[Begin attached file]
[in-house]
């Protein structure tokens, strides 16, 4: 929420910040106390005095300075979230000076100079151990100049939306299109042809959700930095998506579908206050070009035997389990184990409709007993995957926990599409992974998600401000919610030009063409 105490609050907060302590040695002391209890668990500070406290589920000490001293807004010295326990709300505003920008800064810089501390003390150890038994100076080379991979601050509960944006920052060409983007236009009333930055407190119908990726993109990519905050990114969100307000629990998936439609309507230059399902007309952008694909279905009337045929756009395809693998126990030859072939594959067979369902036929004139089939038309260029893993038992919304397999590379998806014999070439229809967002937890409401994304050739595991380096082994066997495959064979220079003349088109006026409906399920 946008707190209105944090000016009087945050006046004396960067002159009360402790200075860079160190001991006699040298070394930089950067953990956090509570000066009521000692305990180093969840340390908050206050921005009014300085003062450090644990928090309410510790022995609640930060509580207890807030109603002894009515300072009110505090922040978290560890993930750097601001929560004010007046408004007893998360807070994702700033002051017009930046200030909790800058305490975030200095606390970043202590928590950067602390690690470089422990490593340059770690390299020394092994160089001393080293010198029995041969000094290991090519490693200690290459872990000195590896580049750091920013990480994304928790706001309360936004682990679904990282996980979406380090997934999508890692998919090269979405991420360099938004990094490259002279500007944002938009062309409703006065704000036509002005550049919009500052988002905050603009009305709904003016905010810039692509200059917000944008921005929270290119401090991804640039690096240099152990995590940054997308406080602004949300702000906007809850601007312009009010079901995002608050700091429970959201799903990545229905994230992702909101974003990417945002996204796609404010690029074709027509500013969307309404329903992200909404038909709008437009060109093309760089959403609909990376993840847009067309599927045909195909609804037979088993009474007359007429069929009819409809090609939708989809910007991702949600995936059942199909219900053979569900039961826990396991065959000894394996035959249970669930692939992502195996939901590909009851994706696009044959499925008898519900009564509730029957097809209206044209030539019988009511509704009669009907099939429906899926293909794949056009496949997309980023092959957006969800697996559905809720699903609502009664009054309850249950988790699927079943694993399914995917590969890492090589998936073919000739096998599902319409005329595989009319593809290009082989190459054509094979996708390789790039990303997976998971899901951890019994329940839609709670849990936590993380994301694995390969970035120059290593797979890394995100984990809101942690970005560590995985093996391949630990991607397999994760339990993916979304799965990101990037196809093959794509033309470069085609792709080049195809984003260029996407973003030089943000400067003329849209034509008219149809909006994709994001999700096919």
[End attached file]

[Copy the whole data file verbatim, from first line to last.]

[in-house]
């Protein structure tokens, strides 16, 4: 929420910040106390005095300075979230000076100079151990100049939306299109042809959700930095998506579908206050070009035997389990184990409709007993995957926990599409992974998600401000919610030009063409 105490609050907060302590040695002391209890668990500070406290589920000490001293807004010295326990709300505003920008800064810089501390003390150890038994100076080379991979601050509960944006920052060409983007236009009333930055407190119908990726993109990519905050990114969100307000629990998936439609309507230059399902007309952008694909279905009337045929756009395809693998126990030859072939594959067979369902036929004139089939038309260029893993038992919304397999590379998806014999070439229809967002937890409401994304050739595991380096082994066997495959064979220079003349088109006026409906399920 946008707190209105944090000016009087945050006046004396960067002159009360402790200075860079160190001991006699040298070394930089950067953990956090509570000066009521000692305990180093969840340390908050206050921005009014300085003062450090644990928090309410510790022995609640930060509580207890807030109603002894009515300072009110505090922040978290560890993930750097601001929560004010007046408004007893998360807070994702700033002051017009930046200030909790800058305490975030200095606390970043202590928590950067602390690690470089422990490593340059770690390299020394092994160089001393080293010198029995041969000094290991090519490693200690290459872990000195590896580049750091920013990480994304928790706001309360936004682990679904990282996980979406380090997934999508890692998919090269979405991420360099938004990094490259002279500007944002938009062309409703006065704000036509002005550049919009500052988002905050603009009305709904003016905010810039692509200059917000944008921005929270290119401090991804640039690096240099152990995590940054997308406080602004949300702000906007809850601007312009009010079901995002608050700091429970959201799903990545229905994230992702909101974003990417945002996204796609404010690029074709027509500013969307309404329903992200909404038909709008437009060109093309760089959403609909990376993840847009067309599927045909195909609804037979088993009474007359007429069929009819409809090609939708989809910007991702949600995936059942199909219900053979569900039961826990396991065959000894394996035959249970669930692939992502195996939901590909009851994706696009044959499925008898519900009564509730029957097809209206044209030539019988009511509704009669009907099939429906899926293909794949056009496949997309980023092959957006969800697996559905809720699903609502009664009054309850249950988790699927079943694993399914995917590969890492090589998936073919000739096998599902319409005329595989009319593809290009082989190459054509094979996708390789790039990303997976998971899901951890019994329940839609709670849990936590993380994301694995390969970035120059290593797979890394995100984990809101942690970005560590995985093996391949630990991607397999994760339990993916979304799965990101990037196809093959794509033309470069085609792709080049195809984003260029996407973003030089943000400067003329849209034509008219149809909006994709994001999700096919």